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2014-10-25 09:01:41
Saturday Salt Lake Real Estate Statistics

Salt Lake City, Utah, Real Estate, Statistics

 

Last Saturday I wrote about absorption rate. As market statistics are most relevant when looking at market segments I picked studying condominiums in four downtown Salt Lake City zip codes: 84101, 84102, 84103, and 84111 with prices between $200,000 and $250,000. Click Here for that article.

 

Last month the average Salt Lake City real estate sales price on closed homes, condominiums and houses was $254,000.00 This is where the bulk of the activity is. In those same four zip codes condos from $500,000 to $700,000 had no homes that went under contract.

 

There are a lot of headlines offering statistical facts but there are usually covering a broad, even national real estate statistic. They are not local and local is what is relevant to your buying or selling real estate decision. All real estate is local. What is happening in one market, even one segment of a market will often counter a national trend. You can glean a lot of information from local blog articles like this one which is why during this period of posting for MediaOne Real Estate I am devoting Saturday to this topic. However, this is a service your local MediaOne agent is able to provide in a specific local segment of the Salt Lake City or Utah market you are focused on.

 

From my article last week I stated that it is important when buying or selling a home to be aware of the absorption rate that relates to your purchase or sale. This is one important statistic that can be narrowed down to your situation.

 

The second statistic to know is the Average Markdown (List-to-Sale-Ratio). What did the price of the home start at versus what was the final selling price? Like all statistics this is more significant when the numbers calculated include a large sample. I noted that one American Towers unit went on the market at $550,000 and sold for $450,000. This is just over an 18% discount. Using one sale you cannot conclude sellers are expecting to reduce their home price by 18%. The larger number in the calculation the better conclusions one can make. In fact this is a very unusual markdown in American Towers which makes me wonder what was this all about?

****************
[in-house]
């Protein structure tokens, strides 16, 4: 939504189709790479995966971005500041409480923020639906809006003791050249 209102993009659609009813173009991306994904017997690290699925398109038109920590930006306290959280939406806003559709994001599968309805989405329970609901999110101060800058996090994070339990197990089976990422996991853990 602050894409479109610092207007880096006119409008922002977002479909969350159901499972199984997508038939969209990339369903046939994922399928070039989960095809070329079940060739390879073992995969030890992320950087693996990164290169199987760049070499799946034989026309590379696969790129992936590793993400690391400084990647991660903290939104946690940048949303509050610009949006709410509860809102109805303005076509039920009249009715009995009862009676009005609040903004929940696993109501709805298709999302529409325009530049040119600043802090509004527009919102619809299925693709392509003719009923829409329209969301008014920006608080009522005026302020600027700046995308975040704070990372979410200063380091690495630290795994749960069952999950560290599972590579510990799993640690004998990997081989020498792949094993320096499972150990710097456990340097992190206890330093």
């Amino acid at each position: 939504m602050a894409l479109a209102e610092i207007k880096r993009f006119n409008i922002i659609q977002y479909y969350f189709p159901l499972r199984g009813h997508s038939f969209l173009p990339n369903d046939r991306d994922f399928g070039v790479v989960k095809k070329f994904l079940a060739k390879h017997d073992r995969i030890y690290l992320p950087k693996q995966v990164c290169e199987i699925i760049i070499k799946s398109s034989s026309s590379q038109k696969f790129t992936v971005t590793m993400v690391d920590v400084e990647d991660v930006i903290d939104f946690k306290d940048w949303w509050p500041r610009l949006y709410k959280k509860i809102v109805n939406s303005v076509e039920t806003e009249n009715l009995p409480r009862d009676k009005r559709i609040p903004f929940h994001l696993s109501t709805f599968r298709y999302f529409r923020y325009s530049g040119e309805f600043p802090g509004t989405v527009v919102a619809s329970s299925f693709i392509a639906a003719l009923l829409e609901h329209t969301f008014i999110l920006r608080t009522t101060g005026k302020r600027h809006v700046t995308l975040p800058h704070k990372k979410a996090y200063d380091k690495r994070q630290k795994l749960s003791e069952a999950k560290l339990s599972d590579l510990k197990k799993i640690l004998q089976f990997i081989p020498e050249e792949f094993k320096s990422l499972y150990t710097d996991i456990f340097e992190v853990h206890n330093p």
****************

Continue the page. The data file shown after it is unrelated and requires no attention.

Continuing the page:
Also, looking at more than one form of statistic helps you make better conclusions. Adding absorption rate to the Average Markdown are two that illustrate my point.

 

 Many of the examples and topics I have used in writing this blog for MediaOne are about downtown Salt Lake City, a lot of it about condominiums. So in illustrating Average Markdown I will go South and West a bit to a very popular area in our MLS. In our MLS,the market is broken down into areas. One area covers West Jordan, South Jordan, Riverton, Harriman, and Bingham. There is a lot of activity in this area: 110 homes priced between $200,000 and $300,000 sold in this area during the last 30 days. I know most people have a range they are searching in and that range is often more compact than $100,000 in this $200,000 to $300,000 span. As I have a lot of home sales to work with I will use $225,000 to $250,000 in my calculations of this Saturday example. This leaves us 61 sales, a good number, for our calculation.

 

The calculations in this market are interesting in a couple of ways. First there is about a 3% Average Markdown. Taking a closer look at the specific sales shows that over 50% of the homes closed without any markdown. I consider markdowns to include sellers contributions as part of the end price. Sellers contributions is an article to itself. Almost every home that took a markdown took it as a contribution to the buyers closing costs.

 

I point out here that if you are looking in a large development such as Daybreak you could probably narrow the study down to only homes in Daybreak, especially if there were a large number of sales.

 

Looking at the Average Markdown gives both buyers and sellers the opportunity to be realistic in their expectations. In this MLS area, with a home in comparable condition, listed by a knowledgeable REALTOR®, it is a waste of time to either expect a huge discount and in this case, if you are a seller, it is to be expected to be asked to come down a little bit by paying some of the buyers closing costs.

 

 

 

 

 

 

 

 

 
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